The overall sensitivity and specificity values were 94.4% (95% CI 70.6% to 99.7%) and 80% (95% CI 29.8% to 98.9%), respectively. The PPV was 0.94 (95% CI 0.71 to 0.99) and the NPV was 0.80 (95% CI 0.29 to 0.99). In total, 16 patients had an anastomosis smaller than 5 cm, and the diagnostic accuracy of MRI for these patients was 93.7% (15/16). For patients who received CE, eight patients had positive results, and nine patients had negative results. The sensitivity and specificity values were 37.5% (95% CI 16.3% to 64.1%) and 100% (95% CI 5.5% to 100%), respectively. The PPV was 1 (95% CI 0.52 to 1.00), and the NPV 0.09 (95% CI 0 to 0.43).
All patients were cured by conservative treatment, including pelvic drainage, antibiotics, and anal tube drainage.
AL following anterior resection is a severe complication that can increase morbidity and mortality. If AL is detected as early as possible, adverse events could potentially be reduced. Alves et al. found that the mortality rate increased from 0 to 18% if the diagnosis of a leak was made after the fifth postoperative day . However, the signs and symptoms that could indicate AL were subtle in the majority of patients, leading to difficulty in diagnosing AL. Some leaks may take time to progress and will not present clinically until weeks after the operation. Previous studies showed that up to 42% of asymptomatic patients are diagnosed only upon readmission after initial hospital discharge and may even be diagnosed months later [18, 19]. In these cases, the early diagnosis of AL needs to be confirmed by imaging examination.
The best imaging method to detect AL has been debated in previous studies in past decades [18, 20, 21]. CE is a common method used to identify AL in clinical practice. However, the diagnostic efficacy of CE varies in different studies with accuracy values ranging from 5 to 80% , and the false-negative radiological result rate can reach up to 33% . The sensitivity and specificity values were not ideal, and the NPV was only 0.2 in our study, which was consistent with a previous study.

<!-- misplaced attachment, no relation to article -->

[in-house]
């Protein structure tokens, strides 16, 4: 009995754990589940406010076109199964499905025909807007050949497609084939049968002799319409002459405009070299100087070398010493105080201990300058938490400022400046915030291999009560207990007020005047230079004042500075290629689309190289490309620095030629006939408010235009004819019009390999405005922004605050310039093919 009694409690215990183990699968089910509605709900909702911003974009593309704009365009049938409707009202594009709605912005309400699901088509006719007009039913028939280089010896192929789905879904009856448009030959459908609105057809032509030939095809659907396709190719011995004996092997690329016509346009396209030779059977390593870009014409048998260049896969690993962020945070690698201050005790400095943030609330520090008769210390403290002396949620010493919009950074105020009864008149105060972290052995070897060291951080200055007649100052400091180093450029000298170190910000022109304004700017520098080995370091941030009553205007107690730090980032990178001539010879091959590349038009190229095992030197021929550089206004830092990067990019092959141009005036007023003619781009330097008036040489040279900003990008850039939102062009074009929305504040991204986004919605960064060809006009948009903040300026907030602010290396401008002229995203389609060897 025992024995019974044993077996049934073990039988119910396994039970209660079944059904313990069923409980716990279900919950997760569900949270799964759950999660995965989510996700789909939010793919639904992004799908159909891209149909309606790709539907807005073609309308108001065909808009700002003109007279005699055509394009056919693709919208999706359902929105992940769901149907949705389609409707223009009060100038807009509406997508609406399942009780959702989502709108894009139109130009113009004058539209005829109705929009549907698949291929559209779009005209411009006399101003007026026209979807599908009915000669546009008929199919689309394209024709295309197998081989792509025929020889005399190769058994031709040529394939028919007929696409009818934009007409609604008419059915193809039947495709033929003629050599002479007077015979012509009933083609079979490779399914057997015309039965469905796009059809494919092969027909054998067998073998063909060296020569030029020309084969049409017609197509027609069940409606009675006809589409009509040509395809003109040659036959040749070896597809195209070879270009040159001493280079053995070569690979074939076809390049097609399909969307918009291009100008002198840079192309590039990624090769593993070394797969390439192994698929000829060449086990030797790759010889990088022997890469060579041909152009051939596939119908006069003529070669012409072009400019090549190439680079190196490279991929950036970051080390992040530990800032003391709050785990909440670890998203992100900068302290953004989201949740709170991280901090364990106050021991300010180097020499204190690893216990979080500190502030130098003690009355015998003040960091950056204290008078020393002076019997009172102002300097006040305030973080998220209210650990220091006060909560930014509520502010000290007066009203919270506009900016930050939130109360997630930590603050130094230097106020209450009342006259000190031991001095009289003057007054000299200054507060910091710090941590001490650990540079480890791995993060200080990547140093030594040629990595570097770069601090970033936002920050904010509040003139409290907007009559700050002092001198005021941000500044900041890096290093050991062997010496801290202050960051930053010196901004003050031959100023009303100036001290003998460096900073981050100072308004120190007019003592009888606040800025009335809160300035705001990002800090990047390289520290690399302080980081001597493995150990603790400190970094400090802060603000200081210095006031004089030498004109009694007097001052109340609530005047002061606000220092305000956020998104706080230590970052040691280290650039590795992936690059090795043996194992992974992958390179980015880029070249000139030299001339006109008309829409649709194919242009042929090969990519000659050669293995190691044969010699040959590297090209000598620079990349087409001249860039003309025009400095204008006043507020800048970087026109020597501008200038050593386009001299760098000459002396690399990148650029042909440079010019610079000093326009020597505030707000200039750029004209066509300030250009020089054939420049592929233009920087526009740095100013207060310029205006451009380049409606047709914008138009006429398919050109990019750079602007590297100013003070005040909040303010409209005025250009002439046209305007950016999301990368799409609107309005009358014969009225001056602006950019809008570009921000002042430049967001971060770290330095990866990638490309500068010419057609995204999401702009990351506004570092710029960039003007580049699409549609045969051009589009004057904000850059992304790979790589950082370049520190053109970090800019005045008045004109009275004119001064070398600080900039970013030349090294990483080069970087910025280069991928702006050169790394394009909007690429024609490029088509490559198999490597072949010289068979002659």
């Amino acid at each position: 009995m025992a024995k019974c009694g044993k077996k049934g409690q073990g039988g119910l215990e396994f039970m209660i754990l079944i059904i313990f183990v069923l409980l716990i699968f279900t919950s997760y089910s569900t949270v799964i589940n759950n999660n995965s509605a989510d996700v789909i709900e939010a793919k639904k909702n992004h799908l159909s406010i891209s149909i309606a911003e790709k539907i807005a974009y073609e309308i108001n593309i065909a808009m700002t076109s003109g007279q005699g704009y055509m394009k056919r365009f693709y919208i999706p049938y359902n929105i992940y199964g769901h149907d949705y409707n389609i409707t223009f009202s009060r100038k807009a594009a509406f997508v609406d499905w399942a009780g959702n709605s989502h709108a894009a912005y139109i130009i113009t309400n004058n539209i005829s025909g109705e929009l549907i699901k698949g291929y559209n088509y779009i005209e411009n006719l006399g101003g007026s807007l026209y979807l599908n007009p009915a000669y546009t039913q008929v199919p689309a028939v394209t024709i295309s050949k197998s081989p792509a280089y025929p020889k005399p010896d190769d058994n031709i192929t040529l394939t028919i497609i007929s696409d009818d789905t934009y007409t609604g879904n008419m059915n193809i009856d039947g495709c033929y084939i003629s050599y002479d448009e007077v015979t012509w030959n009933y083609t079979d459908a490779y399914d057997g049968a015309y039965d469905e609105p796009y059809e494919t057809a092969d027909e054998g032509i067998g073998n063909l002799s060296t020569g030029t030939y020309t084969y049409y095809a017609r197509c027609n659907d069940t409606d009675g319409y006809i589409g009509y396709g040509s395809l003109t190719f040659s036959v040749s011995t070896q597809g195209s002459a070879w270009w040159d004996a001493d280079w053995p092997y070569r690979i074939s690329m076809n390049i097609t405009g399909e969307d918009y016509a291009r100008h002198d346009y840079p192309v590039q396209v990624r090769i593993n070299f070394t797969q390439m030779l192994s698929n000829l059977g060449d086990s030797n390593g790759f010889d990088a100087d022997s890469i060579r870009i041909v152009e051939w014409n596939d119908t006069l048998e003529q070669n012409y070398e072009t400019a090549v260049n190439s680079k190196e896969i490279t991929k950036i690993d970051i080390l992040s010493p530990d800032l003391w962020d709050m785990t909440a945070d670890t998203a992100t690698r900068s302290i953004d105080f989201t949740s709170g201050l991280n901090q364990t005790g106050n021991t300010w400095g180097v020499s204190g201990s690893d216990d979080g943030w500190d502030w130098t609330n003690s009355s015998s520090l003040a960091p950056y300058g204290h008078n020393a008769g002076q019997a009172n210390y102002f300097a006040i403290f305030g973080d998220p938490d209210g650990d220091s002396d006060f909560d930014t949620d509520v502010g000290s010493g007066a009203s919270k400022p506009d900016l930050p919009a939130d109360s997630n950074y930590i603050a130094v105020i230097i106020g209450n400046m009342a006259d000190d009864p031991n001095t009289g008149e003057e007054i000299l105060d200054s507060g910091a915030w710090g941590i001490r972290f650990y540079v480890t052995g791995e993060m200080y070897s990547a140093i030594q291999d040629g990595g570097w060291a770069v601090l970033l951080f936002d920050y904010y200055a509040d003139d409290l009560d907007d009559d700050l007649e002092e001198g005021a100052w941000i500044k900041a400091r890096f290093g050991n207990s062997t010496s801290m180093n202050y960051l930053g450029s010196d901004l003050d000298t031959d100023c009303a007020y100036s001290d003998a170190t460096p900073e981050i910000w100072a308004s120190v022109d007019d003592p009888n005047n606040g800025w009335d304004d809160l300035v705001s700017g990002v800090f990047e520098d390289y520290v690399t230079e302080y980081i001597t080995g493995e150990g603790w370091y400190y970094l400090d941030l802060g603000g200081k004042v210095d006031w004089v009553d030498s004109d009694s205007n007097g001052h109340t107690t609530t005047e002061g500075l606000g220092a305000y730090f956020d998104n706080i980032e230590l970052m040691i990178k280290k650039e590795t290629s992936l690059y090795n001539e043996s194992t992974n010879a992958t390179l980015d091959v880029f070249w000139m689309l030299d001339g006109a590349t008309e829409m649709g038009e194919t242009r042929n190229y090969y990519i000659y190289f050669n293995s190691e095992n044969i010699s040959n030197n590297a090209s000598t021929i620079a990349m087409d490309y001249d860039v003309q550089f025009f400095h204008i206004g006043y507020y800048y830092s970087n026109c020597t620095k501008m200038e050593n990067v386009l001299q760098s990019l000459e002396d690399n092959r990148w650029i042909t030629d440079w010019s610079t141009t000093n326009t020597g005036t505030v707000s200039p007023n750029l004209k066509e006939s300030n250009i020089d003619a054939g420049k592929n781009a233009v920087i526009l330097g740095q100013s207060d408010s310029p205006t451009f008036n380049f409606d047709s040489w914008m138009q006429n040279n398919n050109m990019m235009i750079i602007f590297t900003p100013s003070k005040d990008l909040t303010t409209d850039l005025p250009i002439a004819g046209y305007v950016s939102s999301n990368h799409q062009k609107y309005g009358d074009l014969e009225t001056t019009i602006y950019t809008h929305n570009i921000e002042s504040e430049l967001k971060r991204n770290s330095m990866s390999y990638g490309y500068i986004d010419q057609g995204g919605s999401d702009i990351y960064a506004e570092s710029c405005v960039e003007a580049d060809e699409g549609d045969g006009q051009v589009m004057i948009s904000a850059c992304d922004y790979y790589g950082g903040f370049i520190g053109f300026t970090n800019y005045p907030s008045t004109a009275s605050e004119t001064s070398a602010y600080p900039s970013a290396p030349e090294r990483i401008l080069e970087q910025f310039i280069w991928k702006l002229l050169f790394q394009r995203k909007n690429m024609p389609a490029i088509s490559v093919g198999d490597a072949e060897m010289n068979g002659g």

CT is also an important imaging tool for assessing AL because it provides a more precise image of the anastomosis and peri-anastomotic structures compared with conventional radiology. A pelvic abscess close to the anastomosis is also considered AL according to the definition provided by ISREC, which indicates the diagnostic advantage of MRI and CT compared with CE. However, the sensitivity of CT scanning is unfavorable in some studies with values ranging from 14.8% to 68% [4, 12, 23]. The accuracy of CT in diagnosing AL is better when combined with CE. A retrospective study showed that contrast extravasation on CT was more often identified in the setting of a rectal anastomotic leak with a sensitivity and specificity of 83% and 97%, respectively . However, the quality of CE influences the diagnostic accuracy of the CT scan. It is possible that the bacteria in the bowel lumen could be flushed into the pelvis by RCE, which would exacerbate the intra-abdominal infection. We have experienced two patients who developed generalized peritonitis after RCE in clinical practice, although previous studies rarely mentioned this adverse event of RCE. In addition, the accurate assessment of AL for lower anastomoses with or without enteric contrast remains more difficult.